Through Jem's experience with Mrs. Dubose, he learns that there are consequences for his actions. When he takes Scout's baton and thrashes Mrs. Dubose's camellia bushes, he demonstrates his inability to control his temper in certain situations, thereby causing him to face the consequences of such behavior. Yes, it takes courage to face Mrs. Dubose for a month to read to her, but it is also a very long penance to have to complete for just a few minutes of vengeful satisfaction. If he doesn't want to make up for his misdeeds in such a way again, maybe he will start to think twice before losing his temper. It's a great learning experience for Jem, though. Even though he hates going over to read for a mean, drooling, sick woman, he learns more about her own personal struggles. This helps him to grow as a man, and hopefully it teaches him that it isn't worth losing one's temper over someone else's inability to control their own.
In Chapter 11, Jem is forced to read to Mrs. Dubose as a punishment for destroying her camellia bush. Mrs. Dubose is an ignorant racist who hurls insults at Jem and Scout as they pass her house. She tells Jem that Atticus is no better than the "niggers and trash" he works for and insults Scout for wearing overalls. While Jem reads to her, she continually corrects him and makes negative comments. Later on in the chapter, Atticus gives Jem a gift from Mrs. Dubose, who recently passed away. Inside a cardboard candy box is one white camellia in perfect condition. At first, Jem freaks out and says, "Why can't she leave me alone?" (Lee 148) Atticus tells him to settle down and explains that it was Mrs. Dubose's way of telling Jem that everything is alright. Atticus then tells Jem that she was a great lady who had tremendous courage for battling her morphine addiction. Jem is surprised to hear Atticus speak so highly of the old, cantankerous Mrs. Dubose. Throughout this entire experience, Jem learns an important lesson in the duality of human nature. He learns that even the unfriendly, ignorant Mrs. Dubose has positive characteristics. Jem's childhood innocence led him to generalize all people as either good or bad. In Chapter 11, Jem learns that individuals can have both good and bad qualities. This is one of the many eye-opening experiences that impact Jem's understanding, growth, and moral development.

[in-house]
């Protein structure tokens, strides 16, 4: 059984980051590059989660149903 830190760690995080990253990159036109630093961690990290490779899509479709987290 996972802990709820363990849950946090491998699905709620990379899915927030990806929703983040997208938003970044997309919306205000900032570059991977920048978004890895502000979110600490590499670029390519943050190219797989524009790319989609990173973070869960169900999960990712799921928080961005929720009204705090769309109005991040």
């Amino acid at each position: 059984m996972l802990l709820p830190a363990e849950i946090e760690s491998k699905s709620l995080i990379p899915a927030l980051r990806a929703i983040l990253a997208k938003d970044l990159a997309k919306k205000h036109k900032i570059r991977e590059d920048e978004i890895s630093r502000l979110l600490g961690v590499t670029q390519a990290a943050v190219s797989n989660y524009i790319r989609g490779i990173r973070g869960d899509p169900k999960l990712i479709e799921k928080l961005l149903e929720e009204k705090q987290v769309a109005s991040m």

Jem learns courage from Mrs. Dubose. He thinks she is just a mean and angry woman. After Jem destroys her flowers, Atticus orders him to read to her. Atticus hopes that by spending time with her and getting to know her, he will learn a life lesson in not judging a person based only by their actions and rumor. After Jem learns that Mrs. Dubose has a chronic and painful medical condition, his attitude changes. Atticus says she is the bravest person he knows. She has been managing the condition with morphine and has become addicted. The morphine has terrible side effects. Since her condition is terminal, she wants to die with dignity without the morphine. This is why Atticus says she is the bravest person he knows, and Jem learns a lesson in courage.